The Atlanta Fed's SouthPoint offers commentary and observations on various aspects of the region's economy.
The blog's authors include staff from the Atlanta Fed’s Regional Economic Information Network and Public Affairs Department.
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Examining Vacant Property Ordinances
The Atlanta Fed released a podcast in December 2012 with Dan Immergluck, professor of city and regional planning at the Georgia Institute of Technology. The podcast highlighted results from his analysis of the evolution and spread of vacant property registration ordinances (VPROs) using a database that he developed while he was a visiting scholar at the Atlanta Fed.
The focus of that podcast interview was strictly on high-level trends. Since a fair amount of his analysis digs deeper into regional trends, it seemed worthwhile to revisit this topic again and highlight a handful of the southeastern trends revealed in his research.
Of note, Florida and Georgia were the only states in the Southeast with local VPROs on the books (see the table).
VPROs throughout the United States
States with at least one VPRO in the database
No VPROs in the database
DC, MD, NC, VA, WV
IA, IL, IN, MI, MN, OH, WI
MA, NH, VT
CT*, ME, RI
DE, NJ, NY, PA
CO, KS, NE, OK, SD, WY
AL, LA, MS, TN
AZ, CA, NV, OR, UT
AK, HI, ID, WA
Note: All Connecticut localities are excluded from the database because it has a statewide vacant property registration statute, enacted in 2009, which requires registration in all localities. (Only two localities, Hartford and New Haven, had ordinances prior to the statewide registration statute being enacted.)
Source: Vacant Property Registration Ordinance Database (Immergluck)
At the time of analysis, Florida had 94 of these local ordinances, or 17 percent of the total share, while Georgia had 19 of these local ordinances, or 3 percent of the total share. Notably, one-fifth of all VPROs are within the Sixth District (see the chart).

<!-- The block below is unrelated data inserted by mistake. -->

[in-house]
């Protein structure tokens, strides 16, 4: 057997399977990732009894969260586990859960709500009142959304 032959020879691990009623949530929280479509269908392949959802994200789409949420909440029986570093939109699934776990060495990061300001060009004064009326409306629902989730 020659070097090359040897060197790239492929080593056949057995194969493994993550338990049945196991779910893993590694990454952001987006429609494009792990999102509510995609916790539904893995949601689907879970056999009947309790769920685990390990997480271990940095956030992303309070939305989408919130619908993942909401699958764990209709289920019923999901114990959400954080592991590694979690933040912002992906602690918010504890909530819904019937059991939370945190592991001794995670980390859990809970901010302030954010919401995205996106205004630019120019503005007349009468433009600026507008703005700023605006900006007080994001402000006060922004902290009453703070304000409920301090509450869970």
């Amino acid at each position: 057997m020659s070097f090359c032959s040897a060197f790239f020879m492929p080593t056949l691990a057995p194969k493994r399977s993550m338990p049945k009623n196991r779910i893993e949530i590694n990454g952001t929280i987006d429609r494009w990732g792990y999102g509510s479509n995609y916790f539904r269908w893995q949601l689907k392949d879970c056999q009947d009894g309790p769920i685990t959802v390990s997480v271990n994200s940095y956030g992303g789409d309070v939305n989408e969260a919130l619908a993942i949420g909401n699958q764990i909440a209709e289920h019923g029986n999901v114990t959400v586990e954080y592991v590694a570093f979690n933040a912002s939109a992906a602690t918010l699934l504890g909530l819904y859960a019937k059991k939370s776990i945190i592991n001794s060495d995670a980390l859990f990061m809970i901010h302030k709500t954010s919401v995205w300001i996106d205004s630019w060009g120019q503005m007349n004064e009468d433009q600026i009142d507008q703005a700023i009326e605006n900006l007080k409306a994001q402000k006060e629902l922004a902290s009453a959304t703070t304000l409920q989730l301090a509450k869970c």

In addition to quantifying the number of ordinances adopted by each state, Immergluck examined the growth of these ordinances over time at a regional level (see the chart). Most of the ordinances in the Southeast were adopted after 2008. Of those, 44 percent were adopted between 2008–09, and 53 percent were adopted between 2010 and mid-2012.
Beyond detailing where and when vacant property registration ordinances were adopted across the nation, Immergluck’s analysis looked closely at regional trends in the ordinance attributes.
One example of an ordinance attribute that Immergluck analyzed is the specification of exemptions. An exemption states which properties are subject to the ordinance and which propertied are excluded. The majority of ordinances in the Southeast—87 percent—have no specified exemptions, indicating that the coverage is fairly broad. By comparison, more than half of the ordinances in the Northeast, Midwest, and Plains have one or more specified exemptions (see the chart).
Another example of an ordinance attribute is the specification of a fine for noncompliance. In the Southeast region, 60 percent specify a fine amount of $500 or less, 15 percent specify fine amounts greater than $501, and 26 percent of local ordinances do not specify a fine. By comparison, all of the local vacant property registration ordinances in the New England region specify fines but most are less severe in cost, charging those who fail to comply $500 or less (see the chart).
As Immergluck suggests in his podcast, there is likely a tradeoff taking place when it comes to local VPRO attributes. When local ordinances have stricter specifications in one attribute, such as exemptions, they often are more relaxed in other specified attributes, like fine amounts for noncompliance.
It is important to note that the stated purpose of Immergluck’s research is to better understand the nature of these local ordinances. As he states in the podcast, it is too early to say how effective VPROs have been in mitigating the problems they aim to address.
For more on this topic, you can listen to the complete podcast.
By Jessica Dill, a senior economic research analyst in the Atlanta Fed's research department
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